On Friday, KTVU TV in the Bay Area reported the names of the Asiana pilots on air, and named four fake Asian-sounding names: “Captain Sum Ting Wong,” “Wi Tu Lo,” “Ho Lee Fuk” and “Bang Ding Ow.” Here is the video of the news report.
Get it? Captain Sum Ting Wong rhymes with Captain Something Wrong.
After the social media world went after KTVU and the nonprofit Asian American Journalists Association started asking questions, the National Transportation Safety Board apologized and acknowledged that a summer intern “erroneously confirmed the pilot names,” in a Friday news release. KTVU also issued an apology Friday.
AAJA released a statement saying, “Those names were not only wrong, but so grossly offensive that it’s hard for us at the Asian American Journalists Association to fathom how those names made it on the broadcast.” In fact, a KTVU staff member hung up on AAJA President Paul Cheung when he called to ask how the names appeared on air, according to Cheung.
To put this in context, this is an aviation disaster in which three people died, many were critically injured, possibly paralyzed, and the government agency charged with investigating the crash made a joke of it.
When the agency held a news conference reporting the final minutes of pilot dialogue before the crash, should we consider that a joke too? Perhaps it would be helpful if the agency’s final report about the Asiana 777 crash in San Francisco was issued in gibberish, which the NTSB could claim was Korean.
Pinning the blame on the summer intern is interesting. First, the NTSB statement doesn’t mention whether the intern still works at the NTSB. He or she needs to be terminated immediately. The agency should investigate whether this intern acted alone, or perhaps developed the joke with others at the agency.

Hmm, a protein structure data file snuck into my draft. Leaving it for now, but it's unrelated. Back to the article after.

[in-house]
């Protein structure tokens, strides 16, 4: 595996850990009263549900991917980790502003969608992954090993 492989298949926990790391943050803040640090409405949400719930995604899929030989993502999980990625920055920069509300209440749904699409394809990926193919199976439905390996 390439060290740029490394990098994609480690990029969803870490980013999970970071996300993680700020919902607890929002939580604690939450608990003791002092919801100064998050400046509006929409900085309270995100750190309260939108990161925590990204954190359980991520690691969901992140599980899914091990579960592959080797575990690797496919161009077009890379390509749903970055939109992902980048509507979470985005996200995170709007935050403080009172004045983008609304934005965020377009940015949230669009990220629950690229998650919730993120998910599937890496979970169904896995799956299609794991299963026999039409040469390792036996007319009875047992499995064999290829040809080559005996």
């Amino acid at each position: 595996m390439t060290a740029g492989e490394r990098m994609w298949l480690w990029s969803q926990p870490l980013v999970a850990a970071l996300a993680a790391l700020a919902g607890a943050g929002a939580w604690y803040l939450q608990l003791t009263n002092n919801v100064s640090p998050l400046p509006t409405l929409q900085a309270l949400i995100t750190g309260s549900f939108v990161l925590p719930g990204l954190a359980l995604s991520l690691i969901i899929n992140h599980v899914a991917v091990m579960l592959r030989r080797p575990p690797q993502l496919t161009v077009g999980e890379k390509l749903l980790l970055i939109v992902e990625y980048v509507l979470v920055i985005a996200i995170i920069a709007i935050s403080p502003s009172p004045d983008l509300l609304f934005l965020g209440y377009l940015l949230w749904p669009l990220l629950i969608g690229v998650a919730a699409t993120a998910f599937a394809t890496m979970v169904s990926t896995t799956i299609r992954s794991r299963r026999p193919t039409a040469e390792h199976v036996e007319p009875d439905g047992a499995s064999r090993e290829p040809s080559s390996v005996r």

But the responsibility for interns lies with their supervisors. Anyone who has worked with summer interns knows that no matter how talented they are, they require supervision and training. Whoever was in charge of the interns needs to be terminated. When that happens, the NTSB should publicly announce the disciplinary action taken, and announce what kind of safeguards will be enacted to prevent this from happening again.
KTVU bears some of the blame as well. This is a major stain for a local news station that was highly respected. The news station, a Fox affiliate, used to carry the same weight in the Bay Area as KING 5 does in Seattle. The station was a leader in putting Asian Americans on air. Asian American journalist Lloyd LaCuesta was a reporter at KTVU for 35 years.
An experienced producer and news director would have known that the NTSB does not routinely identify pilots during an investigation. Asiana intends to sue the station, according to an Associated Press report.
The whole thing reeks of a teenage boy’s locker room.
Neither the station nor the NTSB has acknowledged where the inaccurate and offensive names came from. KTVU says it “received the names” and confirmed the spelling with the NTSB. The NTSB says its intern confirmed the names.
The translation: I’m rubber and you’re glue and whatever you say bounces off me and sticks to you.